Translation:Ask it again.
Edit: the original English translation of this sentence is "Can you ask it again?". It seems that someone has reported the translation and they fixed it, and now the translation is more acceptable. However, I won't recommend using 你再问一次 in conversation unless you know what you mean.
This is a very bad example.
你再问一次 is not a proper way to express "can you ask again". It lacks "can", "please" and the question mark. And it is not a correct imperative because it has the subject 你.
It's never used in actual life. Actually it sounds intimidating. as if you are saying "Dare you ask it again?"
All the following sentence works:
请你再问一次。Remember that 请 is a verb. So it is a valid imperative. However, it sounds cold and emotionless.
请问，你能再问一次吗？/ 能请你再问一次吗？Both valid.
And in this case, I strongly recommend using the formal you "您".
I advise against using 您. 您 is typically only used for older generations and people that you really respect. It's rare one even uses it for teachers. In fact, if I ever say something that my teacher will dislike and hate me for like pointing out something she said that was wrong, I'd use 您 to flatter her.
I work in a retail pharmacy. Should I use 您 with customers and patients?
Based on what I've seen living in China the past few months, yes, you should use 您.
Formal you, read as "nin2". Used like "vous" in French and "Sie" in German, but probably a little bit less frequently used.
It's origin is same as "vous" in French. 您 comes from reading 你们 "ni-men" fast in speaking.
您 it is a more polite way of saying " you ". It's like 你 but with a N at the end 您 is pronounced Nin sounds like nin
Basically saying what Cinnamon5230 said, but 您 is formal more formal than 你 (also comparable to "usted" instead of "tú" in Spanish), and it is used with older generations and people you respect, and if you are in a formal situation such as a meeting concerning business, address others with 您.
I translated it as ''Could you ask once more,'' which was marked wrong. I confirmed my translation to my CHINESE colleagues (I live in China) and they all without exception said it was accurate and correct without any given context. I am not sure why they would teach an expression which should be earmarked as standoff-ish.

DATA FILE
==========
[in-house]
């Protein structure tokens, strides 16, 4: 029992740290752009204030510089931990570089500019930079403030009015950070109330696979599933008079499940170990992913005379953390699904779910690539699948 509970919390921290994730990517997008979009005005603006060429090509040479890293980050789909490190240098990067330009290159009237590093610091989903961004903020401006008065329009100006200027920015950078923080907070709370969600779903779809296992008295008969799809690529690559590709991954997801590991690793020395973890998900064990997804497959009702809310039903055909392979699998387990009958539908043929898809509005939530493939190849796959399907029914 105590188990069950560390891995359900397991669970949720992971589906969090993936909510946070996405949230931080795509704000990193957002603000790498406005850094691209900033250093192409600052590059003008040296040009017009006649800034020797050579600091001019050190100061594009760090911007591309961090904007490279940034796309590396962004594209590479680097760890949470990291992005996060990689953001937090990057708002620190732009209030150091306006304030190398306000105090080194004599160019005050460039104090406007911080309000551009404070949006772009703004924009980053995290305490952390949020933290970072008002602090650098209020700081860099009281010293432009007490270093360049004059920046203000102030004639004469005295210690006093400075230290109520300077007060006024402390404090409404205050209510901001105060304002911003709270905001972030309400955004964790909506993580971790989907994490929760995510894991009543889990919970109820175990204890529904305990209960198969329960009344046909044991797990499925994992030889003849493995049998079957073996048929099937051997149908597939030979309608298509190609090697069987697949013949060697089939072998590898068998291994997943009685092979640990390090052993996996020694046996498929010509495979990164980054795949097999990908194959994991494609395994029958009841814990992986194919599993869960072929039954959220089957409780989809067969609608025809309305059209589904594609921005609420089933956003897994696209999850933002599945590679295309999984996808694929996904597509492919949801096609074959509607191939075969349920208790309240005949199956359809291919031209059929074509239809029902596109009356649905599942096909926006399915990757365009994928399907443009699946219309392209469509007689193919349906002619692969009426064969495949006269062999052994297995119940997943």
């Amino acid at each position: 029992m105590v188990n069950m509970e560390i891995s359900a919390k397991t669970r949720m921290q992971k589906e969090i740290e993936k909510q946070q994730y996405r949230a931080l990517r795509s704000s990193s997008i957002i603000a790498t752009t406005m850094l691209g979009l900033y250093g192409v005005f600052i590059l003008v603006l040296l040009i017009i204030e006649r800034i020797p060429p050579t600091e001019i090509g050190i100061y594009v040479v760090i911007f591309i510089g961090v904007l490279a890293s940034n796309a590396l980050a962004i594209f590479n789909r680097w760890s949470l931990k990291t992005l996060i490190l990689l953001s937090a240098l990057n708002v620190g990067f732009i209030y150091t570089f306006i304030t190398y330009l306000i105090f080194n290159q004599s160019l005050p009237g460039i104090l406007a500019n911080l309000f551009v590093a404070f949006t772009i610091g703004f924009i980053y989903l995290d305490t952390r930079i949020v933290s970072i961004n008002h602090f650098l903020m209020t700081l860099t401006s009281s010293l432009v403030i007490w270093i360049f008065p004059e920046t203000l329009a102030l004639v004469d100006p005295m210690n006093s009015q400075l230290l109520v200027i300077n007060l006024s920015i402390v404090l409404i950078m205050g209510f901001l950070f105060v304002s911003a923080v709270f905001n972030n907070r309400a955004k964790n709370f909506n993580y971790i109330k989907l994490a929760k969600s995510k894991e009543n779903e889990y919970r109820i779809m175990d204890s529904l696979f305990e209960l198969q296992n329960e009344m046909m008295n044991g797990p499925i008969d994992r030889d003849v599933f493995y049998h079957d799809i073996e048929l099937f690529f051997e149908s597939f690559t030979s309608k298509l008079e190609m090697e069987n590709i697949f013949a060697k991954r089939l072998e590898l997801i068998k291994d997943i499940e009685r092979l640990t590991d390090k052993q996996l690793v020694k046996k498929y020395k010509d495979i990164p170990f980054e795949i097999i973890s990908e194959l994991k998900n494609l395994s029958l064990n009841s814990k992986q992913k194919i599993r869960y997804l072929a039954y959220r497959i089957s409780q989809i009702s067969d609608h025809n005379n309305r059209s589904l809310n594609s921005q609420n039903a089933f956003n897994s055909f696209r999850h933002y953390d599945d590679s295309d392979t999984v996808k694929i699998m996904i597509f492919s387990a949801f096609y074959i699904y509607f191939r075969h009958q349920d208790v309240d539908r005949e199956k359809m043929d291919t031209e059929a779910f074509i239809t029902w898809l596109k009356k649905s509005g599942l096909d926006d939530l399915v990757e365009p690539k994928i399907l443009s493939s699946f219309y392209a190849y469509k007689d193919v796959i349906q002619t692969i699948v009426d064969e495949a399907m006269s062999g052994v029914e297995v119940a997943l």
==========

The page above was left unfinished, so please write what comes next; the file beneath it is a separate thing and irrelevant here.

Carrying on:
Kind of. Mandarin has more native speakers than any other branch of Chinese, and people who speak other topolects usually understand Mandarin to a certain extent (though they may not speak it well).
However. one should remember that all Chinese 'dialects', including Mandarin, aren't really languages, but many languages/dialects with similar features. And what you learn here is the modern standardized form of Mandarin (MSM).
The written form of MSM gained much more popularity than any spoken form of Mandarin. It almost replaces the position of "classical Chinese" in ancient times. This even applies on regions where the spoken form of other topolects are predominant. People would write in MSM and speak in their native dialect, barely noticing the difference of literary and spoken language.
To be exact, MSM.
There are so many Chinese languages that you are unlikely to be able to learn them in a single course.
Mandarin itself is the largest branch of Chinese and has many different dialects inside, whose similarity is probably not immediately evident to people unfamiliar to Chinese.
Does it make sense to translate this as "please"? I often see the word 请 translated as "please" but I don't see it here. Is "please" included in English because the English sentence as a whole has a similar level of politeness or formality, to the Chinese sentence?
I'd appreciate any clarification that any experienced bilingual people could offer! Thanks!
From my exprience you would say "qing" in front of this particular question. This is because if either you or some one else said this w/o qing, it in a sarcastically manner (angied that you ask them that question and dare you to ask them agian). As if to be aggressive, usally but not always.
You dont always have to qing but it is more formal to do so.
"Ask it again" should contain 'ba' as an imperative or 'qing3' if more as a question. Here it is just a statement: You ask (it) once again
i was just corrected to use "me" as in, "you ask me again". How would i have seen that? Is it new? i did not see anyone comment on "you ask me again". Then here in the discussion the response was given "Ask it again" Anyone else have this issue? How do i see the difference? or is this a glitch?
I believe it's a glitch. I had the same issue - there's no I/me in the original sentence!
Duolingo is giving me "You ask ME again" as the correct answer - there is no I/me in the Chinese sentence! I had translated it as "You ask once again".
I wrote "You should ask again." which I think should be accepted. Where would the "You" go otherwise?
I think that is wrong translation.. I reported it.. It can be ''You ask it again''
"You ask me again" is the suggested reply given to me, when I had translated "You ask once again". Not clear where from 'me' comes in suggested reply. Can someone elucidate please!